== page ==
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Pathways to Net-Zero Energy Buildings: An Optimization Methodology


Pathways to Net-Zero Energy Buildings: An Optimization Methodology

Bucking, Scott (2013) Pathways to Net-Zero Energy Buildings: An Optimization Methodology. PhD thesis, Concordia University.

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Building Performance Simulation (BPS) is frequently used by decision-makers to estimate building energy consumption at the design stage. However, the true potential of BPS remains unrealized if trial and error methods of building simulation are used to identify combinations of parameters to reduce energy use. Optimization techniques combined with BPS offer many benefits such as: (i) identification of potential optimal designs which best achieve desired performance objectives; (ii) system level component integration by simultaneously considering conflicting trade-offs; and (iii) a process-oriented simulation tool that is complementary to BPS, eliminating the need for repetitive userinitiated model evaluations. However, the capability of optimization algorithms to effectively map out the entire solution space and discover information is farther reaching than building design. As shown in this thesis, optimization datasets are also a valuable resource for conducting uncertainty and sensitivity analyses and evaluating policies to incentivize low-energy building design.

Two performance criteria are considered in this thesis: net-energy consumption and life-cycle cost. The term ‘performance-optimized’ refers to the extreme of these two criteria that is Net-Zero Energy (NZE) and cost-optimized buildings. A Net-Zero Energy Building (NZEB) generates at least as much renewable energy on-site as it consumes in a given year. A cost-optimized building has the lowest life-cycle cost over a considered period. A focus of this thesis is identifying optimal pathways to NZE and cost-optimized building designs.

This thesis proposes the following approaches to identify pathways to net-zero energy: (i) a redesign case-study of an existing near-Net-Zero Energy Home (NZEH) archetype using a proposed optimization methodology; (ii) the development of an information-driven hybrid evolutionary algorithm for optimal building design; (iii) a methodology for identifying the influence of design variations on building energy performance; (iv) a methodology to evaluate the effect of incentives on life-cycle energy-cost curves; and (v) effect of a time-of-use feed-in tariff on optimal net-zero energy home design.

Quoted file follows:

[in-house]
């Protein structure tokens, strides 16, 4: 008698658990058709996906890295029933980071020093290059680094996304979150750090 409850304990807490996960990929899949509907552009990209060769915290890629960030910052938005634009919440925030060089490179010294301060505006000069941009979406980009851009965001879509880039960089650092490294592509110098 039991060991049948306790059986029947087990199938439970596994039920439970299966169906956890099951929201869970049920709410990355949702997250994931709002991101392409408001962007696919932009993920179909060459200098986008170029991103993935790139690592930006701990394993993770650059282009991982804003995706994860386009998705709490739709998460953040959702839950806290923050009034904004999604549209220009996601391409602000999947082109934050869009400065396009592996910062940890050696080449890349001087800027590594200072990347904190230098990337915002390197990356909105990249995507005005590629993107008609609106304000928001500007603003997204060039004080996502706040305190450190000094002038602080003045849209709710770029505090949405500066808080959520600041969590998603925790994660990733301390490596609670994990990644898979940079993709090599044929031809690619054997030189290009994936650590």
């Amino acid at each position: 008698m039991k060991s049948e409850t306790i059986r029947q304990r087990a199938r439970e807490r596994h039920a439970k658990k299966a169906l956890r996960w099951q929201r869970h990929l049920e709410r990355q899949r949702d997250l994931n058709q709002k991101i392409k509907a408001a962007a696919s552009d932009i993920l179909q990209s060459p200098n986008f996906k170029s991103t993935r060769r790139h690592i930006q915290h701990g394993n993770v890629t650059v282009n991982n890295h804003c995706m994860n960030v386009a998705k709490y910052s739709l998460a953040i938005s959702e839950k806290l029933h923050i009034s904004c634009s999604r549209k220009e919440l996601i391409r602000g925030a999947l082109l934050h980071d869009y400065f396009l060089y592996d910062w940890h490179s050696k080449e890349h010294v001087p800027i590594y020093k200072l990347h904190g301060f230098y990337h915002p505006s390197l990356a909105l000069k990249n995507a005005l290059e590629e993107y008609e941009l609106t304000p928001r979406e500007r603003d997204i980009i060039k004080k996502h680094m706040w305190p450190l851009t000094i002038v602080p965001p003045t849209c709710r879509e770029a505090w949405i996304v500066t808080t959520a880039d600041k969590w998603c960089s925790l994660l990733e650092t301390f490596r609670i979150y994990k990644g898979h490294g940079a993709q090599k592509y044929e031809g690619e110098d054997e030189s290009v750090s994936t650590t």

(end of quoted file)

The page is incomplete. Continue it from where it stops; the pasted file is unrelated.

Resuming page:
The optimization methodology consists of: (i) an energy model; (ii) a cost model; (iii) a custom optimization algorithm; (iv) a database; and (v) a statistics module. Several new simulation techniques are proposed to identify pathways to performanceoptimized net-zero energy buildings: (i) probability distribution functions extracted from previous simulations; (ii) back-tracking searches; and (iii) importance factors to summarize back-tracking search results.

This thesis provides valuable information related to: (i) the development of performancebased energy codes for buildings; (ii) systematic design of cost-optimized NZEHs; (iii) systematic analysis of the impact of different design parameters on energy consumption and cost; (iv) the study of incentive measures for NZEHs.

Divisions:Concordia University > Gina Cody School of Engineering and Computer Science > Building, Civil and Environmental Engineering
Item Type:Thesis (PhD)
Authors:Bucking, Scott
Institution:Concordia University
Degree Name:Ph. D.
Program:Building Engineering
Date:1 December 2013
Thesis Supervisor(s):Zmeureanu, Radu and Athienitis, Andreas
ID Code:978083
Deposited On:16 Jun 2014 13:20
Last Modified:16 Nov 2018 14:30
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